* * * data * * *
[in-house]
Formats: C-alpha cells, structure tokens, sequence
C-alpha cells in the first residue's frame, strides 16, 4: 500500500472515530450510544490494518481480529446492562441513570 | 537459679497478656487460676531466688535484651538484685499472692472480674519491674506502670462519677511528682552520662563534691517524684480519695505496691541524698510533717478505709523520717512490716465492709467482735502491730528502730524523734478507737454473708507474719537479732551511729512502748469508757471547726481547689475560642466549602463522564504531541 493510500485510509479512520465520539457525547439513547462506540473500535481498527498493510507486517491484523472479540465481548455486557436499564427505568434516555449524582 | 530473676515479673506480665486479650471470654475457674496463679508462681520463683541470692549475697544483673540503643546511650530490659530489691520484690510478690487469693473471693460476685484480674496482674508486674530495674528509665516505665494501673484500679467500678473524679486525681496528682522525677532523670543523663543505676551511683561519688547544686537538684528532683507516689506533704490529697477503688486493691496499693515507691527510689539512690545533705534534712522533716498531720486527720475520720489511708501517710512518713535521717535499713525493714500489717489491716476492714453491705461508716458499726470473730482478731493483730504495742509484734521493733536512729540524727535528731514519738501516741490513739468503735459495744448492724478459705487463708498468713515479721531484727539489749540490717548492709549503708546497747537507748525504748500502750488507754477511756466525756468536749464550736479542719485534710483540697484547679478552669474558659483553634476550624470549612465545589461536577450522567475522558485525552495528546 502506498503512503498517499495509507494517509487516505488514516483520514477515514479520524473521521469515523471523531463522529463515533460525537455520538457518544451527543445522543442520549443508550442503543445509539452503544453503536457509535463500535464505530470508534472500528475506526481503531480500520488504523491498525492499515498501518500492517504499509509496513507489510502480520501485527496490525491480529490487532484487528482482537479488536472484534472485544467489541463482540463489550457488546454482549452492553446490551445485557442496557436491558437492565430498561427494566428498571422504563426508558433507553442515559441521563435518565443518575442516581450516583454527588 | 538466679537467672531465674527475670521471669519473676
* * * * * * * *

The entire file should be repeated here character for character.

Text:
[in-house]
Formats: C-alpha cells, structure tokens, sequence
C-alpha cells in the first residue's frame, strides 16, 4: 500500500472515530450510544490494518481480529446492562441513570 | 537459679497478656487460676531466688535484651538484685499472692472480674519491674506502670462519677511528682552520662563534691517524684480519695505496691541524698510533717478505709523520717512490716465492709467482735502491730528502730524523734478507737454473708507474719537479732551511729512502748469508757471547726481547689475560642466549602463522564504531541 493510500485510509479512520465520539457525547439513547462506540473500535481498527498493510507486517491484523472479540465481548455486557436499564427505568434516555449524582 | 530473676515479673506480665486479650471470654475457674496463679508462681520463683541470692549475697544483673540503643546511650530490659530489691520484690510478690487469693473471693460476685484480674496482674508486674530495674528509665516505665494501673484500679467500678473524679486525681496528682522525677532523670543523663543505676551511683561519688547544686537538684528532683507516689506533704490529697477503688486493691496499693515507691527510689539512690545533705534534712522533716498531720486527720475520720489511708501517710512518713535521717535499713525493714500489717489491716476492714453491705461508716458499726470473730482478731493483730504495742509484734521493733536512729540524727535528731514519738501516741490513739468503735459495744448492724478459705487463708498468713515479721531484727539489749540490717548492709549503708546497747537507748525504748500502750488507754477511756466525756468536749464550736479542719485534710483540697484547679478552669474558659483553634476550624470549612465545589461536577450522567475522558485525552495528546 502506498503512503498517499495509507494517509487516505488514516483520514477515514479520524473521521469515523471523531463522529463515533460525537455520538457518544451527543445522543442520549443508550442503543445509539452503544453503536457509535463500535464505530470508534472500528475506526481503531480500520488504523491498525492499515498501518500492517504499509509496513507489510502480520501485527496490525491480529490487532484487528482482537479488536472484534472485544467489541463482540463489550457488546454482549452492553446490551445485557442496557436491558437492565430498561427494566428498571422504563426508558433507553442515559441521563435518565443518575442516581450516583454527588 | 538466679537467672531465674527475670521471669519473676